How to Be That Person Without Being THAT Person…Tips and Tricks for a Successful Emergency Medicine Rotation

Emily Howell, OMS-IV
LECOM-Bradenton

As emergency medicine becomes more competitive, audition rotations have become increasingly important. These rotations offer the opportunity for programs to assess a candidate’s potential for residency while allowing the candidate to experience potential training environments. With audition rotations ranging between two to four weeks, how can a student make the most of their time while also leaving a favorable impression on each program?  Based on conversations with attendings, residents, and personal experience, here is a list of dos and don’ts to keep in mind moving forward into your own auditions!

DOS:

1. DO be excited and ready.

This is it! This is what you’ve been waiting for throughout medical school. The emergency department is an exciting place. The best way to show your enthusiasm is to show up prepared and ready to work. I recommend finding a great pocket manual and keeping it either in your bag or white coat. You may not always have a computer to look information up and staying on your phone all shift can send the wrong message, even if you are really reading.  

2.  DO be aware of your surroundings.

As a member of the team, you should keep your eyes and ears open!  Opportunities come to those who actively seek them out. Things happen quickly in the department and you do not want to be left behind. If you have a chance, keep an eye on the waiting room or even the ambulance bay. By paying attention, you might have the opportunity to see an interesting patient or even get to assist with a procedure!

3.  DO keep your exams and presentations concise.

That running joke of emergency physicians having short attention spans exists for a reason. Patient presentations should be concise, yet meaningful. Aim to cover pertinent elements of the HPI and physical examination in under three minutes. Most residents and attendings won’t sit there with a timer, but anything longer than three minutes is likely to either be interrupted or ignored. For more information on how to give a great presentation, check out “The 3-Minute Emergency Medicine Medical Student Presentation: A Variation on a Theme” by Davenport, Honigman, and Druck (Acad Emerg Med, 2008).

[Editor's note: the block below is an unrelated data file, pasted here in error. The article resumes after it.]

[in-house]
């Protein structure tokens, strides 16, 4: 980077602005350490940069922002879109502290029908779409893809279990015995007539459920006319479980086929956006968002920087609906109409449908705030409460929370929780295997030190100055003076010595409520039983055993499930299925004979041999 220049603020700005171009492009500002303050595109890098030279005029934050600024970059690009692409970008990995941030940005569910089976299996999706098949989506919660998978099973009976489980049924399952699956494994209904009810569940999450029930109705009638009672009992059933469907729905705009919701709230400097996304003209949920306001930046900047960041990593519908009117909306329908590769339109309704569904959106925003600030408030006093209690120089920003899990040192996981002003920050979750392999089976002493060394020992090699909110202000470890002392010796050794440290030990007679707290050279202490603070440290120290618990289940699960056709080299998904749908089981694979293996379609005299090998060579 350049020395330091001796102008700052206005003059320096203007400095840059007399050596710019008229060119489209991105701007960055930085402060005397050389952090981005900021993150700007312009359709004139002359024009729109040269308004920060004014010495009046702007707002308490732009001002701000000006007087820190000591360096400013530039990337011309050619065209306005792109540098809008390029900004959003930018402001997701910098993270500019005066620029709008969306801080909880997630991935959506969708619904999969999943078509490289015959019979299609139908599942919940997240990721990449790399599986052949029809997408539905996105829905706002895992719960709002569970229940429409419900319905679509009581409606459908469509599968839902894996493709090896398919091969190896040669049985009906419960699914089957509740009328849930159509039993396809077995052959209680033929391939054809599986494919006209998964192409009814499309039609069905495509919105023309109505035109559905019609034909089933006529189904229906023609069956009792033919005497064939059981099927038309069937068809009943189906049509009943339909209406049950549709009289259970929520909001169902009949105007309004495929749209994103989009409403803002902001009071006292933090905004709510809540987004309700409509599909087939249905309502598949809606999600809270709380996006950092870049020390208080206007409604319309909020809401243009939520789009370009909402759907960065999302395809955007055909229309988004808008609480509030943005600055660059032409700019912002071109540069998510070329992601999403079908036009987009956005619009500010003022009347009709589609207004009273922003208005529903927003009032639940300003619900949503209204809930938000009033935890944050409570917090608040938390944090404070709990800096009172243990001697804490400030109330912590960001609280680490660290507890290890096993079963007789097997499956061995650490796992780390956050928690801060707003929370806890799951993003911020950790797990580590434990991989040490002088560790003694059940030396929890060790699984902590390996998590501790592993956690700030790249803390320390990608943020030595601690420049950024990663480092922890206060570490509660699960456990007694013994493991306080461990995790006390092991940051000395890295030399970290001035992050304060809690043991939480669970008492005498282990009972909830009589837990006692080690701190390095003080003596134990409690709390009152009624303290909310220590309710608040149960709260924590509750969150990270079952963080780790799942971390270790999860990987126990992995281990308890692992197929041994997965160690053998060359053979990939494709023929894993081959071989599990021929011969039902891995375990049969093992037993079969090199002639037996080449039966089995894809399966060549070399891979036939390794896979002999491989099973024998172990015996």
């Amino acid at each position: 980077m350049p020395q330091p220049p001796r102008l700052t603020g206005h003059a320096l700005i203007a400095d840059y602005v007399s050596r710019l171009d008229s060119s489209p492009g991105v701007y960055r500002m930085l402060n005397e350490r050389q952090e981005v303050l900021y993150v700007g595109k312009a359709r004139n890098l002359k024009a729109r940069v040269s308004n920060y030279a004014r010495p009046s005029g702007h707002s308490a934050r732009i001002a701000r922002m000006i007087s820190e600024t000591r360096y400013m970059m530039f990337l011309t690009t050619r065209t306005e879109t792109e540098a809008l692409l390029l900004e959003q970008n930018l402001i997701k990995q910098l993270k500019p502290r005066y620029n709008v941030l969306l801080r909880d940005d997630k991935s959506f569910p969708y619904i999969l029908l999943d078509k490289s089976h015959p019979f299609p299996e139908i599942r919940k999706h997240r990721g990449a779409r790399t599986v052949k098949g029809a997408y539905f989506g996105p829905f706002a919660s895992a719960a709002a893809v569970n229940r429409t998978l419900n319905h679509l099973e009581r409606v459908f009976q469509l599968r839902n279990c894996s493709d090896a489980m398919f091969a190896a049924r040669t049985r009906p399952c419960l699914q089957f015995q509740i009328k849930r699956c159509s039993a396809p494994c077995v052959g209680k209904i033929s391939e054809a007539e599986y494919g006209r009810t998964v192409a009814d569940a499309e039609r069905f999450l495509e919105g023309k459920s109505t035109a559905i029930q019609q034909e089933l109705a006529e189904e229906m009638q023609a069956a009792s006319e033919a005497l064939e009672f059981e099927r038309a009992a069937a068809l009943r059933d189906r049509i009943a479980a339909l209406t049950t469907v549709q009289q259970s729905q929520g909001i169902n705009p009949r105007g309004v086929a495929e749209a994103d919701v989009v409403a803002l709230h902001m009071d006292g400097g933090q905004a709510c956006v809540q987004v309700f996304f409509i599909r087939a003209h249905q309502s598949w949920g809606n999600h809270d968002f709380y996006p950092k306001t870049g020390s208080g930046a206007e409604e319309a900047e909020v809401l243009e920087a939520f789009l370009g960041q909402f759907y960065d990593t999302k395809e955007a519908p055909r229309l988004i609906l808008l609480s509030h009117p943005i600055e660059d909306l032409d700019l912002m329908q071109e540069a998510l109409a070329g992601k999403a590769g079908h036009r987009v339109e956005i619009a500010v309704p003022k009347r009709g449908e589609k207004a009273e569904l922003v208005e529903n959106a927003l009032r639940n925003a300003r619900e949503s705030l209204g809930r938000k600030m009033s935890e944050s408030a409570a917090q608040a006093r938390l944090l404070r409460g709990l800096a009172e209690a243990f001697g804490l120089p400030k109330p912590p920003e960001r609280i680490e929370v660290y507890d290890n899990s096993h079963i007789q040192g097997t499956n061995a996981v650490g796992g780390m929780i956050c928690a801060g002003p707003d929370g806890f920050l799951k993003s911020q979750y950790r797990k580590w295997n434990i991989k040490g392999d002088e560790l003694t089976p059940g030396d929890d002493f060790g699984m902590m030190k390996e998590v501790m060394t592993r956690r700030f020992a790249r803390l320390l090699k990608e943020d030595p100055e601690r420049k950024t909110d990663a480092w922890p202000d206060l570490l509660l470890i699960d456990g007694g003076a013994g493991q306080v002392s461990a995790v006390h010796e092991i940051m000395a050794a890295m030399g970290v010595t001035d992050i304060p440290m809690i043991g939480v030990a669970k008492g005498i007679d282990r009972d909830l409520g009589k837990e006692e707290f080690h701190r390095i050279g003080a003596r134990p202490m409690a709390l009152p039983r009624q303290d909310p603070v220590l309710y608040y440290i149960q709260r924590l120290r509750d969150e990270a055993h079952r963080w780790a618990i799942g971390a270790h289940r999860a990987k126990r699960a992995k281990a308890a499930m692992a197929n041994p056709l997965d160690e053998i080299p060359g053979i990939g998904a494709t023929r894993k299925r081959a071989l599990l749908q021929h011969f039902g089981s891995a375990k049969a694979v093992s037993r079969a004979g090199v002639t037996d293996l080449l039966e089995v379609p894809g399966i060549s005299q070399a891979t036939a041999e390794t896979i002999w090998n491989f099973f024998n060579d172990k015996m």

4.  DO follow up.

Look for opportunities to round on your patients and keep track of their progress. The goal is to get them stabilized and dispositioned. Their care does not stop after the history and physical examination, and neither should you. Find a system  to keep track of your patients and their progress. I recommend a good old fashioned piece of paper. Start a blank piece of paper at the beginning of the shift and keep a running list of patients. On this list, write pertinent history findings as well as their plan and disposition. This way, you can keep track of exactly what the team might be waiting on and you can help them get the job done.

DON’TS

1. DON’T check out.

Each patient offers the opportunity to learn and every patient has something to say. Even if you have seen ten patients with chest pain on this particular shift, remember to stay open and willing. You never know what a patient might reveal.

2.  DON’T underestimate your role.

You might feel like the lowest member of the team, but you are in a unique position. You have the opportunity to learn the details about patients that might otherwise be lost. Take the opportunity to check in on your patients often.  

3. DON’T be afraid to help out the team.

This can range from offering to do CPR during codes to grabbing a blanket for your patient. Emergency medicine is truly a team effort.  By showing interest in helping the team, the team will more than likely help you in ways you never expected!

While this list isn’t exhaustive and each shift will come with its own challenges, it is a great starting point. By staying organized and enthusiastic to learn, any emergency department will have so much to offer you.

2018-05-29T20:52:39+00:00May 29th, 2018|Academic, Winter 2018|

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